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    Internet Tax Ban Made Permanent
    The Vault

    Internet Tax Ban Made Permanent

    February 2016

    The debate over whether Internet service should be subject to sales tax is effectively over.  

    Earlier this month, the Senate approved H.R. 644, the Trade Facilitation and Trade Enforcement Act of 2015, which the House handily passed last December.  Just yesterday, President Obama signed into law that legislation, making existing bans permanent, and putting an end date on Internet taxes for the few states that still collect them.  

    First passed in 1998, the Internet Tax Freedom Act encouraged consumers to get online by not taxing access to things like dial-up or DSL Internet access.  It was short-sighted in the sense that it needed to be periodically renewed, a process it’s undergone five times in the years since.  The original act included a grandfather provision for states that had already been collecting taxes on Internet access (though many decided to cease collecting the tax anyway).  Under the new law, those states still collecting (HI, NM, ND, OH, SD, WI, TX) will have to begin phasing out Internet taxes, and stop completely by 2020.  

    Make no mistake, this new legislation does not resolve the hotly contested issue of taxes for online purchases.  The main thing to take away here is that logging onto to the Internet will forever be tax-free.  What you buy while you’re logged on is still up for debate.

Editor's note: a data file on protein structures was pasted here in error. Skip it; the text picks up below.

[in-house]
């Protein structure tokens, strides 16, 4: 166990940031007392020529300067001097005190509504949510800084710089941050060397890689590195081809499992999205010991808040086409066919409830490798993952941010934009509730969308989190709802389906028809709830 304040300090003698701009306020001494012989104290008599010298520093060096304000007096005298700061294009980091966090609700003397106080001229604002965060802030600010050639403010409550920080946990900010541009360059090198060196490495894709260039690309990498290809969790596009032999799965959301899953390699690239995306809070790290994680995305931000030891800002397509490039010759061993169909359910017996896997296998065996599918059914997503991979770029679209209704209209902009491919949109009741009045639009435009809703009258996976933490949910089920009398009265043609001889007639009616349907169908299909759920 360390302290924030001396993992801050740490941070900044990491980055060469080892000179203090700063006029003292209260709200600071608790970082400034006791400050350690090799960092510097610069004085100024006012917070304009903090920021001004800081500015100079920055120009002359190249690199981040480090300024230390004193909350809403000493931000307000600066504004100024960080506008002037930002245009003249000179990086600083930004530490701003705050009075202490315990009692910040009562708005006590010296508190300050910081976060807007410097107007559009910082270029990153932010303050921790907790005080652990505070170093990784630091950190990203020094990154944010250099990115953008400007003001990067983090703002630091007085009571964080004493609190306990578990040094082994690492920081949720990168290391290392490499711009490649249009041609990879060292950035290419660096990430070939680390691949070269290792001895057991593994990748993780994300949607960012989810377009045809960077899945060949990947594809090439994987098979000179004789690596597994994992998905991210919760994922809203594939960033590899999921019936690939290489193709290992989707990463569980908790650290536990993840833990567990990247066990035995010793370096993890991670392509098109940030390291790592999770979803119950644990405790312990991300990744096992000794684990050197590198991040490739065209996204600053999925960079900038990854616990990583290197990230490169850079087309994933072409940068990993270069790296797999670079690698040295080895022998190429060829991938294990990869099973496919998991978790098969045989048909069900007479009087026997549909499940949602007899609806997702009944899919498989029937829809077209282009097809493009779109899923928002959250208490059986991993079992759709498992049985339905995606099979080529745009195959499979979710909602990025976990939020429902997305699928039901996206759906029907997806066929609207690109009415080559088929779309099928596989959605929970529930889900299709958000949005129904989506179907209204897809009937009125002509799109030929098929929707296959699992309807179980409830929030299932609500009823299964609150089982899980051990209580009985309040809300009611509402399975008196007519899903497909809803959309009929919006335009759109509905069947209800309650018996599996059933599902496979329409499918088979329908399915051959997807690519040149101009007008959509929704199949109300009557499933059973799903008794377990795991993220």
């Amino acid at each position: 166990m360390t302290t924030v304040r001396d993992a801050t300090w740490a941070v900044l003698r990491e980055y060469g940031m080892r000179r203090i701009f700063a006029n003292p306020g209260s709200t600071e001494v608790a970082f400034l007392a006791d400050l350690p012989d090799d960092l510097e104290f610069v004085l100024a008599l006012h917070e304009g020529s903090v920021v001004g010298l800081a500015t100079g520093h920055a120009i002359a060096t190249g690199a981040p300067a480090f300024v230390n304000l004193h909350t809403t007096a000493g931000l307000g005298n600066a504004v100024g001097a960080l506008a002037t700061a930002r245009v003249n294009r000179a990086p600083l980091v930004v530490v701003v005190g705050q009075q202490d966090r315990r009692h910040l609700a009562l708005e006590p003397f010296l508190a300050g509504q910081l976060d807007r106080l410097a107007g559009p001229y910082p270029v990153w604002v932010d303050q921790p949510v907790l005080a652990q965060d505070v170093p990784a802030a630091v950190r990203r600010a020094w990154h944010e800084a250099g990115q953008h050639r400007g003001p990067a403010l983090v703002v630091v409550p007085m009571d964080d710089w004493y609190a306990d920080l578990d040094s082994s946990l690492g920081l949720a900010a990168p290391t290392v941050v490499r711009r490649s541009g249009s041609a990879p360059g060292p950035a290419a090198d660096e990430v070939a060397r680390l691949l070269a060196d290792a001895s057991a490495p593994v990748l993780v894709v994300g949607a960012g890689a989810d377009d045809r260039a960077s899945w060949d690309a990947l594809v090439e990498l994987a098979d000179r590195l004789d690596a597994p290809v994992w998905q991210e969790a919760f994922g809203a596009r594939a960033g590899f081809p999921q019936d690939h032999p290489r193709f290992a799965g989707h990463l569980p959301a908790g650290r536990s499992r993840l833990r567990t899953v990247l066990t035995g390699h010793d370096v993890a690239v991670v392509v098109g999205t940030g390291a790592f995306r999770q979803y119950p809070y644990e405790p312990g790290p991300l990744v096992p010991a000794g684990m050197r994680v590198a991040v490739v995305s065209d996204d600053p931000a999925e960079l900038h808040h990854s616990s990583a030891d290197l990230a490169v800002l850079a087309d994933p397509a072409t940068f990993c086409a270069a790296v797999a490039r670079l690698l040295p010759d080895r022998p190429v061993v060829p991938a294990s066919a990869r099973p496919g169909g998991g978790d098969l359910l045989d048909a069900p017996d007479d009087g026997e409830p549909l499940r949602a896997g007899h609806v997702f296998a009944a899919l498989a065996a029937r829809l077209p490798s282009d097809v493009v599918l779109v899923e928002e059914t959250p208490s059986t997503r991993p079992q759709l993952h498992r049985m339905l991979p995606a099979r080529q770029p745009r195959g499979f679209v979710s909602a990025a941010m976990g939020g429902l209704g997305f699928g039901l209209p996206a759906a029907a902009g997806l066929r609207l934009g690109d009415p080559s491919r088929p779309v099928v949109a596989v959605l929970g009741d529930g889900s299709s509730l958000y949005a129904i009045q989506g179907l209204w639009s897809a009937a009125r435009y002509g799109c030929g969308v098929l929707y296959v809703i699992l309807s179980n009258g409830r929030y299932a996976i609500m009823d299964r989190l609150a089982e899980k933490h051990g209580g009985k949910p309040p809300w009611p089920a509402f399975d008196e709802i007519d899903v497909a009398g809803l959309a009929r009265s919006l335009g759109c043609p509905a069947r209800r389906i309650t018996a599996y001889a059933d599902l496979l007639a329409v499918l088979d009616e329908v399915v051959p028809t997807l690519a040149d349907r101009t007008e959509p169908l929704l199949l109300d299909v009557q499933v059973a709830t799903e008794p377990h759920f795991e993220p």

Where does the issue of online purchases stand?  The Marketplace Fairness Act, which would enable state governments to collect sales taxes and use taxes from remote retailers with no  physical presence in their state, is still bogged down in Congress, though Senate Majority Leader Mitch McConnell (R-Ky.) has made public comments promising a vote on it later this year.  But many states are getting antsy -- and creative.  Utah, for example, is considering legislation that would include certain third-party delivery services under the “physical presence” definition. Colorado law now requires out-of-state retailers to provide the state a list of in-state customers so it can tax them.  According to the Wall Street Journal, more than a dozen states are considering imposing regulations that would allow them to collect sales tax on Internet purchases made within their borders.  The Marketplace Fairness Act enjoys bipartisan support, and technology has all but eliminated the costs and burdens associated with tax collection.  Combine that with the “nuisance legislation” states are passing, designed to force Congress’ hand to finally draft definitive legislation that applies to all states, and I think it’s safe to say that passage of the bill will eventually happen.  

    For now, enjoy logging onto the Internet tax-free, and know that it will always be so.


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